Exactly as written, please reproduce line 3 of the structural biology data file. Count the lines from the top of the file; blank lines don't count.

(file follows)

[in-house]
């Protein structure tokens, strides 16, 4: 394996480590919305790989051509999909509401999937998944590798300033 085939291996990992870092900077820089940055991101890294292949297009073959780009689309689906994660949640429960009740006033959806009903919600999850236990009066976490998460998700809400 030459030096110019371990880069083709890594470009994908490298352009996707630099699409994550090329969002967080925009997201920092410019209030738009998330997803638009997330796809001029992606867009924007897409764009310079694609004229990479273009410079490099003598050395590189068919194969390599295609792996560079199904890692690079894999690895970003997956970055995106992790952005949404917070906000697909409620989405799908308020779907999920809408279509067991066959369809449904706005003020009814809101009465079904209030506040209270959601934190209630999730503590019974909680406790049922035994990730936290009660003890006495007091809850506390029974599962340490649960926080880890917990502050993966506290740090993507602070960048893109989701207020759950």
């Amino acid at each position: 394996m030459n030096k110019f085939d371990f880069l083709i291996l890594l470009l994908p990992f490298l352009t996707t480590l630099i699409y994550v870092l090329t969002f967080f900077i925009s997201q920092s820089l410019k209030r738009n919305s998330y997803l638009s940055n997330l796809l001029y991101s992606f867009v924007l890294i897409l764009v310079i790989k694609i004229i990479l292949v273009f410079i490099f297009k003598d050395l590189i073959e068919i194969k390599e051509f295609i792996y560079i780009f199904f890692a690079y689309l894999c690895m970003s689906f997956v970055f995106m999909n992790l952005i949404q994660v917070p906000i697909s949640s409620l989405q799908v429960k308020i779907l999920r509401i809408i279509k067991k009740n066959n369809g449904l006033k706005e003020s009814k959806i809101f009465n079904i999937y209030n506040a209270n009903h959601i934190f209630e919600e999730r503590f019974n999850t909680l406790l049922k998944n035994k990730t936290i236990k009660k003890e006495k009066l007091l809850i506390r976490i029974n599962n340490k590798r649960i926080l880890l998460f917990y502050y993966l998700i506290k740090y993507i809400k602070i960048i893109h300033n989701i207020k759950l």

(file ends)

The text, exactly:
């Amino acid at each position: 394996m030459n030096k110019f085939d371990f880069l083709i291996l890594l470009l994908p990992f490298l352009t996707t480590l630099i699409y994550v870092l090329t969002f967080f900077i925009s997201q920092s820089l410019k209030r738009n919305s998330y997803l638009s940055n997330l796809l001029y991101s992606f867009v924007l890294i897409l764009v310079i790989k694609i004229i990479l292949v273009f410079i490099f297009k003598d050395l590189i073959e068919i194969k390599e051509f295609i792996y560079i780009f199904f890692a690079y689309l894999c690895m970003s689906f997956v970055f995106m999909n992790l952005i949404q994660v917070p906000i697909s949640s409620l989405q799908v429960k308020i779907l999920r509401i809408i279509k067991k009740n066959n369809g449904l006033k706005e003020s009814k959806i809101f009465n079904i999937y209030n506040a209270n009903h959601i934190f209630e919600e999730r503590f019974n999850t909680l406790l049922k998944n035994k990730t936290i236990k009660k003890e006495k009066l007091l809850i506390r976490i029974n599962n340490k590798r649960i926080l880890l998460f917990y502050y993966l998700i506290k740090y993507i809400k602070i960048i893109h300033n989701i207020k759950l």